Geometrical Concepts from Constructions, Models, and Investigations Summary

Friday, July 5, 2002

Our group is rather unique (we think) in that we have so many varied interests that keep coming up. So, we discussed how to remain focused and produce a product or products while exploring all of the incredible problems posed by group members. In addition, the idea of bringing in experts in Geometry to work with our group was mentioned. Jim suggested that Roger could share things about the 9 point circle and pulling it into 3-space.

Celeste shared a fabulous conversation that she had at lunch with Jeff Lagarias who is a math researcher from AT&T Labs. She explained about Apollonian circle packing and will be putting together a write-up that can be linked to this entry. The idea is that if three circles touch, then there are exactly two other circles that also touch these three circles. Also, the curvature of all of these circles will be an integer and the center times the curvature is a Gaussian integer. Jeff Lagarias wrote an article on this for the April 2002 American Math Monthly magazine. [See other articles: American Mathemaical Monthly]

It was also noted that Jim King has written a book for Key Curriculum and Geometer's Sketchpad entitled Geometry Through The Circle.

Steve has been working on the relationship between factoring Gaussian integers, graphing in the complex plane, and circles. He has been using lattice points to find factors of 20. All of the factors of 20 seem to lie on chords of the circle. He will pursue this and give us a document to link to this entry.

We talked about pursuing Philip Mallinson's notes, but agreed that we weren't as interested in this as our project now that Philip will not be able to come to PCMI this summer.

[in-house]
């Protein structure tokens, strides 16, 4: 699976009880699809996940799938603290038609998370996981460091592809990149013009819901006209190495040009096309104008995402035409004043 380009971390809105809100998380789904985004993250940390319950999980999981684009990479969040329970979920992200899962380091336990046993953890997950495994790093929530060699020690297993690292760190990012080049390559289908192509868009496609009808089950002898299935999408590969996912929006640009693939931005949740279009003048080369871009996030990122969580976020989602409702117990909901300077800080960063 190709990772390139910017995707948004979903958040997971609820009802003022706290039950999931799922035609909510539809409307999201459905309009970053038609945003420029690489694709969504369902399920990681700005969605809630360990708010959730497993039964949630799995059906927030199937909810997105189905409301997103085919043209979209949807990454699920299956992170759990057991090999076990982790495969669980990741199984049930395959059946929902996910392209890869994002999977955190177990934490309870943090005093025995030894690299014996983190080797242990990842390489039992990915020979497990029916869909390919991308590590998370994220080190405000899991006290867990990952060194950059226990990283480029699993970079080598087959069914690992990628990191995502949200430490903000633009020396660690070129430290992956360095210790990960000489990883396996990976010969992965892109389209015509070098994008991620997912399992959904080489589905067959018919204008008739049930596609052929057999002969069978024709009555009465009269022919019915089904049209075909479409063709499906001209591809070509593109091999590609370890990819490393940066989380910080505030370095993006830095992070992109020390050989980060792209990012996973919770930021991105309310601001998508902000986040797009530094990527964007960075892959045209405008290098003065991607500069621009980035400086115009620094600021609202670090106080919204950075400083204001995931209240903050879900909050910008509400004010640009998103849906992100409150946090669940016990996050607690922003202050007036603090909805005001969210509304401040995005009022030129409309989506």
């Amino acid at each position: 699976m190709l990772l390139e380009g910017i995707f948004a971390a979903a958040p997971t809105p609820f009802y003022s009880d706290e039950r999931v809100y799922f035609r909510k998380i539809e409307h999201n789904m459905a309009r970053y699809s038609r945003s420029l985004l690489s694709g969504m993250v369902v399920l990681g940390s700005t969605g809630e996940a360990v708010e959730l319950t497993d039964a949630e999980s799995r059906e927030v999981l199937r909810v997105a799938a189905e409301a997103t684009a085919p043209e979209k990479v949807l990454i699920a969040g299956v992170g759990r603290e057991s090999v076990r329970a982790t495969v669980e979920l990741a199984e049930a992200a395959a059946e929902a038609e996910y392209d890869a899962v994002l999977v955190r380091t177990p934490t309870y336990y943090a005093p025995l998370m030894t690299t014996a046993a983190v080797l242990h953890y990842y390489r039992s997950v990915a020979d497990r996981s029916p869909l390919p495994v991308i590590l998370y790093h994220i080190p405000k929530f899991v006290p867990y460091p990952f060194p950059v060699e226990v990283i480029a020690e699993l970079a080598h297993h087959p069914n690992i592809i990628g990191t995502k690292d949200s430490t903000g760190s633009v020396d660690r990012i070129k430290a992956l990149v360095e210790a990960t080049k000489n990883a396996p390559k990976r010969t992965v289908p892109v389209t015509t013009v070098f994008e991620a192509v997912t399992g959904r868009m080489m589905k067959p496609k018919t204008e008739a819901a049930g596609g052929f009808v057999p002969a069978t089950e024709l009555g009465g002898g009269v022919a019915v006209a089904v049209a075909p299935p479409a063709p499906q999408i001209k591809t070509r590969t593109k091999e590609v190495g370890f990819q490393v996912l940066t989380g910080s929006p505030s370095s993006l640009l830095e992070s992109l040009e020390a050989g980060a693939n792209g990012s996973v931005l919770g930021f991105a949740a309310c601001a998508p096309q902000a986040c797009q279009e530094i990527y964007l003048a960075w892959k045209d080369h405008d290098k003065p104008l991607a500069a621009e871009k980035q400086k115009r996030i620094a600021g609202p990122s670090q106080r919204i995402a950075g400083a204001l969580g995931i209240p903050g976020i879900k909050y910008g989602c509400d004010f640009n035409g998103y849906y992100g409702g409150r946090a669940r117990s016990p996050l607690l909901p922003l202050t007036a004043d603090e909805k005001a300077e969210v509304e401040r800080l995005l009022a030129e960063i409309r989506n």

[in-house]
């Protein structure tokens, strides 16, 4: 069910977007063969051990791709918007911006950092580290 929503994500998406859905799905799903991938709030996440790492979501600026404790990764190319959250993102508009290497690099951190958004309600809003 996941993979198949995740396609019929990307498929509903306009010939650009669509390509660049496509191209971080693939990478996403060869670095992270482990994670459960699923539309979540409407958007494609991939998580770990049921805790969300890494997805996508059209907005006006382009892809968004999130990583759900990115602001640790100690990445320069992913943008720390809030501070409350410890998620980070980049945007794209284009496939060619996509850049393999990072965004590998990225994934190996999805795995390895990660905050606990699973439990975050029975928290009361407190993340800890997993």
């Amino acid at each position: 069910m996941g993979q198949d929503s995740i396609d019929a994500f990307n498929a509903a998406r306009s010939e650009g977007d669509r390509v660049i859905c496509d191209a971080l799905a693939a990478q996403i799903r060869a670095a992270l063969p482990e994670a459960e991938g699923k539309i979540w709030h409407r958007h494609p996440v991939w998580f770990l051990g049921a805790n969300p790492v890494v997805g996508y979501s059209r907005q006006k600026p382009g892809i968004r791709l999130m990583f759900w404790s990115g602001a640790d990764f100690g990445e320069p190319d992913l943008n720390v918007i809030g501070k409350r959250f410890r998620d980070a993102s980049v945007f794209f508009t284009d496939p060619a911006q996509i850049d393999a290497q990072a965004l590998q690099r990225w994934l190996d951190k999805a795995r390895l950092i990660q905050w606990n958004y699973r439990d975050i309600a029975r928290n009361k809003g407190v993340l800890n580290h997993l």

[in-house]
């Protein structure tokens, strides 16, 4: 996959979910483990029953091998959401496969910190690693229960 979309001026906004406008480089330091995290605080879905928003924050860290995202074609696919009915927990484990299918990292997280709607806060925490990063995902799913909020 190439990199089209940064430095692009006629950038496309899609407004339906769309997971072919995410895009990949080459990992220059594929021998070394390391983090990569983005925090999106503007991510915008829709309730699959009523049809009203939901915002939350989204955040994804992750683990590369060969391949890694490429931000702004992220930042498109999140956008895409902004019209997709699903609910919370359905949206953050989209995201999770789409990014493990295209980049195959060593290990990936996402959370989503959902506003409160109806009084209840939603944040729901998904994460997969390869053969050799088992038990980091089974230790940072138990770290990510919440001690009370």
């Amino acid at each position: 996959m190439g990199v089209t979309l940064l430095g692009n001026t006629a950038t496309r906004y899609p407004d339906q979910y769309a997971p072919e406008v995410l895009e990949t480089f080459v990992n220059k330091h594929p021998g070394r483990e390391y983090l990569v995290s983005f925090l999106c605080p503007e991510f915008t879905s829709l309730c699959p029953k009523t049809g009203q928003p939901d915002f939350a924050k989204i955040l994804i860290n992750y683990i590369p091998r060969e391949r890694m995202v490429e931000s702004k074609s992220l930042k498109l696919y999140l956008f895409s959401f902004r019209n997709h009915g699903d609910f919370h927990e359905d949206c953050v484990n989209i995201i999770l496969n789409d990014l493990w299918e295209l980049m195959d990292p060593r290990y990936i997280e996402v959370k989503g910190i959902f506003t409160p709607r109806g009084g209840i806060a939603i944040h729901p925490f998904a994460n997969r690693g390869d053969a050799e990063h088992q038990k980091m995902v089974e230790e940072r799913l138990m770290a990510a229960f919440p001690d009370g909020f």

So, we discussed narrowing down our ideas to workable projects by Tuesday.

Jerry brought up the origami program from the 11:00 to 12:00 hour and expressed an interest in pursuing that. Troy is working on a dynamic sketch of the problem using Geometer's Sketchpad which he will save to the shared folder on the server. Jerry also mentioned a problem that she is planning to write up for the California Communicator which uses adding machine tape to fold triangles that converge towards an equilateral triangle. This is done by continually bisecting the obtuse angle of each successive triangle.

Troy brought in an article entitled The Tangencies of Circles and of Spheres by Benjamin Alvord (written in January 1855 and published through the Smithsonian Contributions to Knowledge.

Other resources that were mentioned today were: Mabel Sykes' book Sourcebook of Problems for Geometry; Hidden Connections, Double Meanings, Herb Clemens book Geometry for the Classroom; Rethinking Proof from Key Curriculum Press; and a new computer program called Cinderella that allows you to do Euclidian, Hyperbolic, and Elliptical Geometry.

We ended with some math jokes.

Here lies Euclid, or at least his elements.
Here lies Fermat, but there's not enough room on his headstone for an epitaph.

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This material is based upon work supported by the National Science Foundation under DMS-0940733 and DMS-1441467. Any opinions, findings, and conclusions or recommendations expressed in this material are those of the author(s) and do not necessarily reflect the views of the National Science Foundation.